With its echoes of Richard Nixon’s infamous “Saturday Night Massacre” during Watergate, to fire Robert Mueller sounds like an insane, almost suicidal proposition. And yet when asked by George Stephanopoulos on ABC News’ This Week whether the president would promise not to interfere with the special counsel probe, his lawyer Jay Sekulow offered no such guarantee — feeding speculation about what Trump might do.
For John Oliver, the current barrage of scandals engulfing the Trump administration isn’t “Kremlingate” or “Trump/Russia.” Harkening back to a simpler time, he calls it “Stupid Watergate” — a national trauma with all the potential implications of the events that brought down Richard Nixon, “but where everyone is stupid and bad at everything.”
Danziger is old enough to remember the bad old days of Nixon, Watergate, and the Saturday Night Massacre in October 1973 — and suddenly those memories seem exceptionally vivid.
Not since Nixon has the United States had a leader who believes so strongly that there is an orchestrated campaign to undermine his presidency. And the revelations over months about contacts between Russian officials and Trump advisers remind some of the slow beginnings of the Watergate scandal.
The allegation by a president of such serious subterfuge against a predecessor is likely unprecedented. The claim has reportedly been denied by the current head of the FBI James Comey, by a spokesperson for Obama, and by Obama’s former intelligence chief James Clapper.
It’s unclear where Trump got the idea to accuse Obama of wiretapping, although the accusations follow a Friday Breitbart article detailing conservative radio host Mark Levin’s attempts to prove Obama’s “police state” tactics and “silent coup,” ostensibly to hurt Trump’s campaign and boost Hillary Clinton’s.
An imperiled president says the state of the union demands radical change and asks the help of a supine Congress, while an imperiled administrative state seeks to protect constitutional government with the help of a burgeoning civil society protest movement and unknown allies in the FBI and CIA.
Do Trump and his associates have something to hide — something even bigger and uglier than Watergate? The ferocity of their reactions certainly arouses suspicion, and so did their peculiar effort to conceal the misconduct of fired national security adviser Michael Flynn, which they attempted to hide even from the hapless vice president.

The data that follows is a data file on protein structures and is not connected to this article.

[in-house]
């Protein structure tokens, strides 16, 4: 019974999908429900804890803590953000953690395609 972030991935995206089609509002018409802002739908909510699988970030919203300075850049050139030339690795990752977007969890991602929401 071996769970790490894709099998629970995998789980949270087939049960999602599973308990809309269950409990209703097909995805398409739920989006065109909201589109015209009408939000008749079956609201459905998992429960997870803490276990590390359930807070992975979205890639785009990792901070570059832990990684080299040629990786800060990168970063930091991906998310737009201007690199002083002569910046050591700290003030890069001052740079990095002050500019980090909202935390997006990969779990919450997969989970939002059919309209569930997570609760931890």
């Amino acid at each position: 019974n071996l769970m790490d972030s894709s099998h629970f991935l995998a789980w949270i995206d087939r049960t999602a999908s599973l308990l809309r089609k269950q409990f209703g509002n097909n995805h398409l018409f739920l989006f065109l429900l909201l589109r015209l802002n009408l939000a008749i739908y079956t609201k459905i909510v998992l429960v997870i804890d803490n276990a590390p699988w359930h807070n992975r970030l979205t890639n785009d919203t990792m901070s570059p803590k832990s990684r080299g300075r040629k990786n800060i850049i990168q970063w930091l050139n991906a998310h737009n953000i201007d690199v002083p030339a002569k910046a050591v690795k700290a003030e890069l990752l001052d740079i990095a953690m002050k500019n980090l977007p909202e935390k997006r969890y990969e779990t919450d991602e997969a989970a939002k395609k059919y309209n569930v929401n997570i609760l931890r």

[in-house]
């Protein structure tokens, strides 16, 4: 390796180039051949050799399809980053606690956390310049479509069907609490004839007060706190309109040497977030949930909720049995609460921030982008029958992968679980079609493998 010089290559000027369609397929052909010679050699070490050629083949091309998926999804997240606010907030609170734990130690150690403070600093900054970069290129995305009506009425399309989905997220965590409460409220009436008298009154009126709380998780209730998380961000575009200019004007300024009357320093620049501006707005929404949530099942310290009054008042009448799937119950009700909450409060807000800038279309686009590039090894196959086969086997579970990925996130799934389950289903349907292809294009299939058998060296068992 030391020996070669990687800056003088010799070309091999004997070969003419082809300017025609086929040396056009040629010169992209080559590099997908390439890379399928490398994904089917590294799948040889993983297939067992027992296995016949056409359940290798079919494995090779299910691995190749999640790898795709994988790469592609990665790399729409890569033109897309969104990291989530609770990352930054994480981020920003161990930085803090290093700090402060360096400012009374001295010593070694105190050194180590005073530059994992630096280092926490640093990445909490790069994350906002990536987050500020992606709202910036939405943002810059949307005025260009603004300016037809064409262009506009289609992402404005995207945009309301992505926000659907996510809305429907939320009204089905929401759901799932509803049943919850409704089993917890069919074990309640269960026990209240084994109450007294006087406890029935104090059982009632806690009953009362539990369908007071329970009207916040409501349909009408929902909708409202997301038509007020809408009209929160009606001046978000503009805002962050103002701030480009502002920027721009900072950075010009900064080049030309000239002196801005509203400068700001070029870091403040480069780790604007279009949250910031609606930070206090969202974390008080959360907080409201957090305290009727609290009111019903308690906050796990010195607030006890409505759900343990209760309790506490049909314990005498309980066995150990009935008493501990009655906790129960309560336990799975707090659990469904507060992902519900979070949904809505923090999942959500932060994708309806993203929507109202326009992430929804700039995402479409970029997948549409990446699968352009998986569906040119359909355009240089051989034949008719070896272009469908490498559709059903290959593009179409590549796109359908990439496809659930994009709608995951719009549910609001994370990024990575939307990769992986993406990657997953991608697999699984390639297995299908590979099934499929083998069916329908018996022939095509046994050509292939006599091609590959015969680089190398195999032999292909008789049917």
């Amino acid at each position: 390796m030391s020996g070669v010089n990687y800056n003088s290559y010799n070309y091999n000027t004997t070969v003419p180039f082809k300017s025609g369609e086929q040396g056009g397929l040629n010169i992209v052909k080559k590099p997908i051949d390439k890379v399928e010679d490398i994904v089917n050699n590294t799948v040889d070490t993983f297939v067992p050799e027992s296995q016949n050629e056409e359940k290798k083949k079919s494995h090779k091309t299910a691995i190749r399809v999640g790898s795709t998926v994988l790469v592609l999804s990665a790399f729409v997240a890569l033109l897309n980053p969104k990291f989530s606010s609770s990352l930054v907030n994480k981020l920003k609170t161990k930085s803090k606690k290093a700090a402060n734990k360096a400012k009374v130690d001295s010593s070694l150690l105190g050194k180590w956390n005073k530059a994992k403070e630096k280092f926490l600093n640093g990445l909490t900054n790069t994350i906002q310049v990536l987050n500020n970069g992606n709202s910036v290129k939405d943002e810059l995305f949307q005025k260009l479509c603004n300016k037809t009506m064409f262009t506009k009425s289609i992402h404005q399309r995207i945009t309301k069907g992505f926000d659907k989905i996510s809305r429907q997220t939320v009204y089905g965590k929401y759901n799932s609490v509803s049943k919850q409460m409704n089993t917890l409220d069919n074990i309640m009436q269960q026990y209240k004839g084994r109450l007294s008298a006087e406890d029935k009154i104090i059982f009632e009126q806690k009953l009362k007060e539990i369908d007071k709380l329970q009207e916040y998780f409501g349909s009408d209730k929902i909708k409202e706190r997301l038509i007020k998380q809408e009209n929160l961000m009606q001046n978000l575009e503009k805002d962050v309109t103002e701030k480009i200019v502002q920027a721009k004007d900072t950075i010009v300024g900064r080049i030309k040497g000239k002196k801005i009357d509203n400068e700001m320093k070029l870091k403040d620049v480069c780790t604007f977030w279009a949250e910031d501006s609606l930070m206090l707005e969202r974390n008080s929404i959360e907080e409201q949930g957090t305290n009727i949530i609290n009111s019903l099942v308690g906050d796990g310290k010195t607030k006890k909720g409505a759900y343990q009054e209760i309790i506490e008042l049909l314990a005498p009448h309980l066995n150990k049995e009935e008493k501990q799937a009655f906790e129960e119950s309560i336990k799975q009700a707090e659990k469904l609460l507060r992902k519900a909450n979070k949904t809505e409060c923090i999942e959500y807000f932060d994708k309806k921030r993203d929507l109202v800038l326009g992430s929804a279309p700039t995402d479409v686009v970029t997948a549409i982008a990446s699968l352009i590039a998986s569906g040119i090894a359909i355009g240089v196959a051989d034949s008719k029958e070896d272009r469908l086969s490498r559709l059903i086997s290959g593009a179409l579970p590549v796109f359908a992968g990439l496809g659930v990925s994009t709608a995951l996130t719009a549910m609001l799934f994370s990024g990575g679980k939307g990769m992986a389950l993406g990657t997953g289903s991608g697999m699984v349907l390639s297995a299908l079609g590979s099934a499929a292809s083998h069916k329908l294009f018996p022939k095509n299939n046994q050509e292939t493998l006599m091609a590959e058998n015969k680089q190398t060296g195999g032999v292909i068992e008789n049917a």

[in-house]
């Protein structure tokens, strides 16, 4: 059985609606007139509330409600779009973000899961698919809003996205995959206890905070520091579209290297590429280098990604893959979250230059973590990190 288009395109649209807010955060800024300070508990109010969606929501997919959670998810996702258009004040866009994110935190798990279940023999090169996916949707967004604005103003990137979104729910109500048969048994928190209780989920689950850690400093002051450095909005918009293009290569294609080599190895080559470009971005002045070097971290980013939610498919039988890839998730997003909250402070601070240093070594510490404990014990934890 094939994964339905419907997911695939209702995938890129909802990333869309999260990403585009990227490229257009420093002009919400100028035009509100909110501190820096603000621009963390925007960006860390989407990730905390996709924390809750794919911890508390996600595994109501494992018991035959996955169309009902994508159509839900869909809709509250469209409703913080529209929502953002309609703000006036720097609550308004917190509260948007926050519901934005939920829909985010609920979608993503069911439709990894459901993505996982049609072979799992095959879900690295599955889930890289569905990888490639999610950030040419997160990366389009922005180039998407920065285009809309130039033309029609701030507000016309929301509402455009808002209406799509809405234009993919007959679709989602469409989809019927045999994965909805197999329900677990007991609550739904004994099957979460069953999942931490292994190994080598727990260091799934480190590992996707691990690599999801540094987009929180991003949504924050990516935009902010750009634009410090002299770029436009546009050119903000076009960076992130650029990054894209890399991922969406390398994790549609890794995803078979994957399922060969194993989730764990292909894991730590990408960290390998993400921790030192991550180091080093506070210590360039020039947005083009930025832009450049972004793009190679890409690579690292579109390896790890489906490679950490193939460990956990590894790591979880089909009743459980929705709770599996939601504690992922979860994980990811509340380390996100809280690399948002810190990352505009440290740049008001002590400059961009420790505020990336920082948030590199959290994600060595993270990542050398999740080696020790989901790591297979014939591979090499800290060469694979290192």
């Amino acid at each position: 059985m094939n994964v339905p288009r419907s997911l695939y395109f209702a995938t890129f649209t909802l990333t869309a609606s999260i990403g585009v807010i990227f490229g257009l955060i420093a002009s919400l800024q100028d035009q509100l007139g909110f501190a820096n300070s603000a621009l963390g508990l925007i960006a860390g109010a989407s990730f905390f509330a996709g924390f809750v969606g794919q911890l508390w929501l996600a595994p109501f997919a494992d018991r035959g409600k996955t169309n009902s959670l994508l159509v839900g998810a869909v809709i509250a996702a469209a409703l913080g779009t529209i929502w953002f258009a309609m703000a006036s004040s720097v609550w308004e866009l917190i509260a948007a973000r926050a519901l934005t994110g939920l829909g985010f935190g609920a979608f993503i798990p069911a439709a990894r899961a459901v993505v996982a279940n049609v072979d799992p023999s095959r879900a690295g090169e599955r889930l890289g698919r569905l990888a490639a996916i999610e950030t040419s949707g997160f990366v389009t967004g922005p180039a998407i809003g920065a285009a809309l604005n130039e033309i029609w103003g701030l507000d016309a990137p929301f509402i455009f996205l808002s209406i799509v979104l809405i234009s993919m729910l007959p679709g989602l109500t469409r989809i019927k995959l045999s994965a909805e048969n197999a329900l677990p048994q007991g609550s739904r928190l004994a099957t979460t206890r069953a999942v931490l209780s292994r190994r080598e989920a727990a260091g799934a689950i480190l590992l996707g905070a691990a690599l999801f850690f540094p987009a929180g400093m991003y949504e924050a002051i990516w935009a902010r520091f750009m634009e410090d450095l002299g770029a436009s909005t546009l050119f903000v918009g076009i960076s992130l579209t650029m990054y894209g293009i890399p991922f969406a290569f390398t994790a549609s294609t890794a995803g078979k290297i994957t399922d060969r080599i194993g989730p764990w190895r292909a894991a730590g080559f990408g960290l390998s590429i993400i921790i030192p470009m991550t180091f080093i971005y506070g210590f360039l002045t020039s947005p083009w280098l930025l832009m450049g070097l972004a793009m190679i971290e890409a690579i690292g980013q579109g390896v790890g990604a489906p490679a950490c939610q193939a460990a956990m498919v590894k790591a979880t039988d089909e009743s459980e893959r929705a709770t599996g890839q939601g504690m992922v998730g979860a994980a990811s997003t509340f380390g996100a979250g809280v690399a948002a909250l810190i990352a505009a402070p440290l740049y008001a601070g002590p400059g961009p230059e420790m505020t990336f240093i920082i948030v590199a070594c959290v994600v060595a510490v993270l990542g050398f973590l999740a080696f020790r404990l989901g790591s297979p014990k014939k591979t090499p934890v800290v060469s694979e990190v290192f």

Watergate, a saga that began with the discovery of a “third-rate burglary” at the Democratic National Committee headquarters in a Washington hotel but soon exploded into a mind-blowing criminal operation at the highest levels in the White House, the Justice Department, the CIA, and the FBI itself.
Wikileaks founder Julian Assange probably wouldn’t appreciate the irony of a US government agency applying his vaunted “transparency” ethic to his own shady operations.
The Trump campaign was battling back, circulating “talking points” to a core of high-profile Republicans who promote Trump in the news media. The points sought to undermine establishment Republicans who have abandoned Trump.
David Greenberg examines the complex relationship between our politics-driven media and our media-driven politics in his new book.
Obscured by sensational and often stupid media coverage, the fundamental facts are simple. There is no evidence that Hillary Clinton violated any rule or law in her use of a private email server, however badly advised.
Our fascination with President Richard Nixon long survives the man. Less than 5% of Nixon’s taped conversations have been transcribed and published, but now a new book, the Nixon Tapes 1971-72 takes us into two years of the late President’s conversations and rants. According to Goodreads “The Nixon Tapes, with annotations and commentary by Luke Nichter and […]
Four decades ago this weekend, in the living room of Jerry Ford’s high-school civics teacher, I watched on television the end of the Watergate nightmare. What we could not have known then was that we were also at the beginning of a new national nightmare, a much worse disaster that slowly erodes our Constitution, our […]
Very few Republican operatives knew the Nixon gang as intimately as Roger Stone, the legendary trickster whose back is adorned with an enormous Tricky Dick tattoo. And very few know New Jersey politics as well as Stone, who toiled among the party faithful in many campaigns since 1980, when he first ran the Garden State […]